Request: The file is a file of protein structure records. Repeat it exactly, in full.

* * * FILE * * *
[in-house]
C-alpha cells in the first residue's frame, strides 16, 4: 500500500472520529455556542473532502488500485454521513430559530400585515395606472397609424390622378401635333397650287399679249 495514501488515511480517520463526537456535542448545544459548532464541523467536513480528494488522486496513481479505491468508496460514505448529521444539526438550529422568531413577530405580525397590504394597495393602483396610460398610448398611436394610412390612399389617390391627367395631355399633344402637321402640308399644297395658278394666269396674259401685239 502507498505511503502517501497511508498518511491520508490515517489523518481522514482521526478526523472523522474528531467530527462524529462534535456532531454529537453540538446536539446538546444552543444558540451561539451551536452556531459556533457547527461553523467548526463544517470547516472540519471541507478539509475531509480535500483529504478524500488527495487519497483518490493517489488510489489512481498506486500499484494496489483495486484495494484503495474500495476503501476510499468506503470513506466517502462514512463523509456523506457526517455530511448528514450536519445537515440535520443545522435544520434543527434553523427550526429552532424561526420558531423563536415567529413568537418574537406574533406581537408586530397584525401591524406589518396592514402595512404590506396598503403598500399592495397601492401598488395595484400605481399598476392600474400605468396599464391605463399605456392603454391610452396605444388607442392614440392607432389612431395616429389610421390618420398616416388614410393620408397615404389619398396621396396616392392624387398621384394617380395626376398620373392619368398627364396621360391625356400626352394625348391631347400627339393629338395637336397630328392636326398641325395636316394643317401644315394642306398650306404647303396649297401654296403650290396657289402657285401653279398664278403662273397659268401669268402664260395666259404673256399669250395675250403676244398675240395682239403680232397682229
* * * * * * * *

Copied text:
[in-house]
C-alpha cells in the first residue's frame, strides 16, 4: 500500500472520529455556542473532502488500485454521513430559530400585515395606472397609424390622378401635333397650287399679249 495514501488515511480517520463526537456535542448545544459548532464541523467536513480528494488522486496513481479505491468508496460514505448529521444539526438550529422568531413577530405580525397590504394597495393602483396610460398610448398611436394610412390612399389617390391627367395631355399633344402637321402640308399644297395658278394666269396674259401685239 502507498505511503502517501497511508498518511491520508490515517489523518481522514482521526478526523472523522474528531467530527462524529462534535456532531454529537453540538446536539446538546444552543444558540451561539451551536452556531459556533457547527461553523467548526463544517470547516472540519471541507478539509475531509480535500483529504478524500488527495487519497483518490493517489488510489489512481498506486500499484494496489483495486484495494484503495474500495476503501476510499468506503470513506466517502462514512463523509456523506457526517455530511448528514450536519445537515440535520443545522435544520434543527434553523427550526429552532424561526420558531423563536415567529413568537418574537406574533406581537408586530397584525401591524406589518396592514402595512404590506396598503403598500399592495397601492401598488395595484400605481399598476392600474400605468396599464391605463399605456392603454391610452396605444388607442392614440392607432389612431395616429389610421390618420398616416388614410393620408397615404389619398396621396396616392392624387398621384394617380395626376398620373392619368398627364396621360391625356400626352394625348391631347400627339393629338395637336397630328392636326398641325395636316394643317401644315394642306398650306404647303396649297401654296403650290396657289402657285401653279398664278403662273397659268401669268402664260395666259404673256399669250395675250403676244398675240395682239403680232397682229